During the late spring and summer, Arctic sea ice experiences some of its most drastic changes. As highly reflective snow and ice surfaces melt, they are replaced by darker, light-absorbing melt ponds and ocean water, lowering the overall albedo (the ratio of reflected to incident solar radiation) of the Arctic ice pack. Over the last 40 years, we have observed a dramatic decline of summer sea ice extent as well as a shift from a largely perennial to a more seasonal Arctic ice pack. Smoother seasonal ice, which forms during the winter and melts to open water during the summer, has significant topographical differences from rougher, hummocky multiyear ice. Using both levelset and temporal modeling approaches, we investigate the connection between sea ice surface topography and resulting albedo during melt pond evolution. Our findings suggest that surface topography is an important driver of ice-albedo feedback. In this talk, I will discuss these findings and how the significant differences in the albedo profiles of seasonal versus multiyear ice help drive the system toward the disappearance of multiyear ice.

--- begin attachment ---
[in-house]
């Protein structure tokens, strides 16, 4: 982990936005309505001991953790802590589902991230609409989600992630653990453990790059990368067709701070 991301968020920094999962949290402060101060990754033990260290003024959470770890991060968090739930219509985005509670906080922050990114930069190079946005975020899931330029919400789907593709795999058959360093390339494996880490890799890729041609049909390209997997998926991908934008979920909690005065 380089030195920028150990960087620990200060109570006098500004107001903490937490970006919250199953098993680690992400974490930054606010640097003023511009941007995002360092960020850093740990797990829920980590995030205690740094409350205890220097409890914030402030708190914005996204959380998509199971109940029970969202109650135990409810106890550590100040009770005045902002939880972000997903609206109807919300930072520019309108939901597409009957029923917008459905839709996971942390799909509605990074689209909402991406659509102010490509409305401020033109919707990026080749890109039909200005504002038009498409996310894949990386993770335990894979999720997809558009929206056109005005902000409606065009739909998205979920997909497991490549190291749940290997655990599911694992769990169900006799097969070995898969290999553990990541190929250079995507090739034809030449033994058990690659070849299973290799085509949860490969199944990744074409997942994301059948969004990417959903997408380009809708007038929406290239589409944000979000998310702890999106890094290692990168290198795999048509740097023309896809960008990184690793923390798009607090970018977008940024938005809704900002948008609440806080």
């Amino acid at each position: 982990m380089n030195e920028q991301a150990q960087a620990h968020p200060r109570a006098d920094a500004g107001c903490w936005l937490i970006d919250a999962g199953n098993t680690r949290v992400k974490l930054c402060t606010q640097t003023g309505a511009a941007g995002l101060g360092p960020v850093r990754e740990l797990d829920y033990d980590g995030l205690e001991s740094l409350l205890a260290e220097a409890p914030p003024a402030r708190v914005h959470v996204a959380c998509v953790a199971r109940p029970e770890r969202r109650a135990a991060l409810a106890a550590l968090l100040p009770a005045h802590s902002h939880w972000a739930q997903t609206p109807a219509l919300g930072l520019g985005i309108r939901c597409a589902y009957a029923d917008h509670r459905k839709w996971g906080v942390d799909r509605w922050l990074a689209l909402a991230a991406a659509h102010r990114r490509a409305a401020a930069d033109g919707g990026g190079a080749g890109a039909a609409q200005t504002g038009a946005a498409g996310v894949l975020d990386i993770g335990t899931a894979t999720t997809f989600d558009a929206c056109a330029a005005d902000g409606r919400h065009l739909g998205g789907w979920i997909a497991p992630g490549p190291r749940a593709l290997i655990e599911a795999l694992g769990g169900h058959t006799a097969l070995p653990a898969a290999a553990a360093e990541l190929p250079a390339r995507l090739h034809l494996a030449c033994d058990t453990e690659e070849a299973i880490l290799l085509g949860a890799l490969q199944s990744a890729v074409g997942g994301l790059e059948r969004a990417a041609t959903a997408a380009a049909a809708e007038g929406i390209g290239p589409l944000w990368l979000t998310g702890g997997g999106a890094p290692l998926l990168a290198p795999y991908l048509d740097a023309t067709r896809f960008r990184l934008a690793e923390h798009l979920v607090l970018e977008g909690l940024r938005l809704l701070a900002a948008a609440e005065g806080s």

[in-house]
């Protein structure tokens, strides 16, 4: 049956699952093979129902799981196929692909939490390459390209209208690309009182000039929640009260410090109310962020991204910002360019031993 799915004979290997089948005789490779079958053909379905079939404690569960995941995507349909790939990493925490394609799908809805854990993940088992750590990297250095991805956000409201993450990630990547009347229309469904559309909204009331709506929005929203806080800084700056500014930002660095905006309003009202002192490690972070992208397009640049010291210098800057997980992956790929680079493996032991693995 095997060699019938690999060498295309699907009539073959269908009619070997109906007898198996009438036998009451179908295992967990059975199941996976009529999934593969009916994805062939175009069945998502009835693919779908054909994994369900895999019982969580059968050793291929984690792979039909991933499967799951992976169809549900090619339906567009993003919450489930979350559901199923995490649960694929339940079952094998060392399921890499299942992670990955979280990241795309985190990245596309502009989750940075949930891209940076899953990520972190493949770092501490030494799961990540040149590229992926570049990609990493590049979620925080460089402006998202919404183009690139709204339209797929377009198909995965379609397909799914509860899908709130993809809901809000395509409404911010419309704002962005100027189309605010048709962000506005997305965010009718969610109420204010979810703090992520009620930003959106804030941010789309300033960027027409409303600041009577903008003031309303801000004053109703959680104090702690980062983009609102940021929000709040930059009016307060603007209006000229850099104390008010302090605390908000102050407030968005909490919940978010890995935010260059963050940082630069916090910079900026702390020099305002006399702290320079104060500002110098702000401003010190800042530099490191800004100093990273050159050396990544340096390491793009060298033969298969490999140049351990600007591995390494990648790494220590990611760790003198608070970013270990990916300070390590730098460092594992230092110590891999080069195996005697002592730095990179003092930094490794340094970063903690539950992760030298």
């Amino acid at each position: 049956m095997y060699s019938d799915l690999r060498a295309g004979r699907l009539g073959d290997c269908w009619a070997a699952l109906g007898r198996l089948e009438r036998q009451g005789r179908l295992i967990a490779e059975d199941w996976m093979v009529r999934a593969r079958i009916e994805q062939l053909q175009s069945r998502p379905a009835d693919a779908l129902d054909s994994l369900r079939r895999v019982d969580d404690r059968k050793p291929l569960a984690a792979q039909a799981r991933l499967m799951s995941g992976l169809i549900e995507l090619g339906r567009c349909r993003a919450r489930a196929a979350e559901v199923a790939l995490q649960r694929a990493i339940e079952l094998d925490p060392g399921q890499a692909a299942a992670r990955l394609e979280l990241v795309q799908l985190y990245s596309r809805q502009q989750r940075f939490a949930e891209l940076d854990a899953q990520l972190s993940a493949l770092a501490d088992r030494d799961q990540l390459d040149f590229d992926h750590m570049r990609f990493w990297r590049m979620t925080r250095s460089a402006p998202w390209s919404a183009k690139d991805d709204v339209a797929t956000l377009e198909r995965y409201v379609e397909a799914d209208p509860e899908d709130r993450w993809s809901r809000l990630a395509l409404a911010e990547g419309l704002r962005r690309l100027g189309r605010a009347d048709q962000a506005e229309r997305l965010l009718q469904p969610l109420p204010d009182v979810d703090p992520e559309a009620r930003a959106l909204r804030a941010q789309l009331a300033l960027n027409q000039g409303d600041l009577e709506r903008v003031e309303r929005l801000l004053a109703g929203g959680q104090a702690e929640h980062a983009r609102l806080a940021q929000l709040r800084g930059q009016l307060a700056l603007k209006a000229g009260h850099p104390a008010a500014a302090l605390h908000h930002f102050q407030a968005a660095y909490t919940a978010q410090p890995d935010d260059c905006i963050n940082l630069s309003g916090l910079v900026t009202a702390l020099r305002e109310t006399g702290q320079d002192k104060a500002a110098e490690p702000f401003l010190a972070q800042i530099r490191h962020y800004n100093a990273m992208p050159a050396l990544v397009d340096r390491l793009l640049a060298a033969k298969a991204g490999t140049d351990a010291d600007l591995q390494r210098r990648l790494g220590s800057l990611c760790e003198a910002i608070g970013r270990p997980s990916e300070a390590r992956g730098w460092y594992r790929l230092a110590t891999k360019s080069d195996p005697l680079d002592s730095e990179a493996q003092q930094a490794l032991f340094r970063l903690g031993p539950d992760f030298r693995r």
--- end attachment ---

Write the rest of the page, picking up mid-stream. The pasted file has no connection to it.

University / Institution: University of Utah
Format: In Person
SESSION B (10:45AM-12:15PM)
Area of Research: Science & Technology
Faculty Mentor: Ken Golden
Location: Alumni House, DUMKE ROOM (11:05am)